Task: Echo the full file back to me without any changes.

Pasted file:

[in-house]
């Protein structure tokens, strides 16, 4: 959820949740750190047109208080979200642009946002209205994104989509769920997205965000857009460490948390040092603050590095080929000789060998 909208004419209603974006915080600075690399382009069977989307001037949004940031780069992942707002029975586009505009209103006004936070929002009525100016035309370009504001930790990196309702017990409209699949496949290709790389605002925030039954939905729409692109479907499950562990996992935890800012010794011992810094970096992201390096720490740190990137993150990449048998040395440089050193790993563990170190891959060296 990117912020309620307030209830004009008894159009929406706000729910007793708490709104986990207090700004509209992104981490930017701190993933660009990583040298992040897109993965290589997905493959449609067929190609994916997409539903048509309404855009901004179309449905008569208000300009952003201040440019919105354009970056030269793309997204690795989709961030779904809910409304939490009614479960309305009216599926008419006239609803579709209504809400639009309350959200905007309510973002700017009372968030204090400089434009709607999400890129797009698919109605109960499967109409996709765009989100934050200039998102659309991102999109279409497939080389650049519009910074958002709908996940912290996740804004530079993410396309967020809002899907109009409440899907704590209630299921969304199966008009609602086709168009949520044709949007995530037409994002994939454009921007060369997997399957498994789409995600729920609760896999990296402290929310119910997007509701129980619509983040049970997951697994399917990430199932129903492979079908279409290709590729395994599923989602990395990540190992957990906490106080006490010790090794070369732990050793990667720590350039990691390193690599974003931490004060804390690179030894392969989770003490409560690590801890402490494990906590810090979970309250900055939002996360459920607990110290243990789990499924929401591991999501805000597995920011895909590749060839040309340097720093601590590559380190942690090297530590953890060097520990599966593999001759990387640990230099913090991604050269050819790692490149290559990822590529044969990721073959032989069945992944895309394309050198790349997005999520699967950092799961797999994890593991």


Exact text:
[in-house]
């Protein structure tokens, strides 16, 4: 959820949740750190047109208080979200642009946002209205994104989509769920997205965000857009460490948390040092603050590095080929000789060998 909208004419209603974006915080600075690399382009069977989307001037949004940031780069992942707002029975586009505009209103006004936070929002009525100016035309370009504001930790990196309702017990409209699949496949290709790389605002925030039954939905729409692109479907499950562990996992935890800012010794011992810094970096992201390096720490740190990137993150990449048998040395440089050193790993563990170190891959060296 990117912020309620307030209830004009008894159009929406706000729910007793708490709104986990207090700004509209992104981490930017701190993933660009990583040298992040897109993965290589997905493959449609067929190609994916997409539903048509309404855009901004179309449905008569208000300009952003201040440019919105354009970056030269793309997204690795989709961030779904809910409304939490009614479960309305009216599926008419006239609803579709209504809400639009309350959200905007309510973002700017009372968030204090400089434009709607999400890129797009698919109605109960499967109409996709765009989100934050200039998102659309991102999109279409497939080389650049519009910074958002709908996940912290996740804004530079993410396309967020809002899907109009409440899907704590209630299921969304199966008009609602086709168009949520044709949007995530037409994002994939454009921007060369997997399957498994789409995600729920609760896999990296402290929310119910997007509701129980619509983040049970997951697994399917990430199932129903492979079908279409290709590729395994599923989602990395990540190992957990906490106080006490010790090794070369732990050793990667720590350039990691390193690599974003931490004060804390690179030894392969989770003490409560690590801890402490494990906590810090979970309250900055939002996360459920607990110290243990789990499924929401591991999501805000597995920011895909590749060839040309340097720093601590590559380190942690090297530590953890060097520990599966593999001759990387640990230099913090991604050269050819790692490149290559990822590529044969990721073959032989069945992944895309394309050198790349997005999520699967950092799961797999994890593991």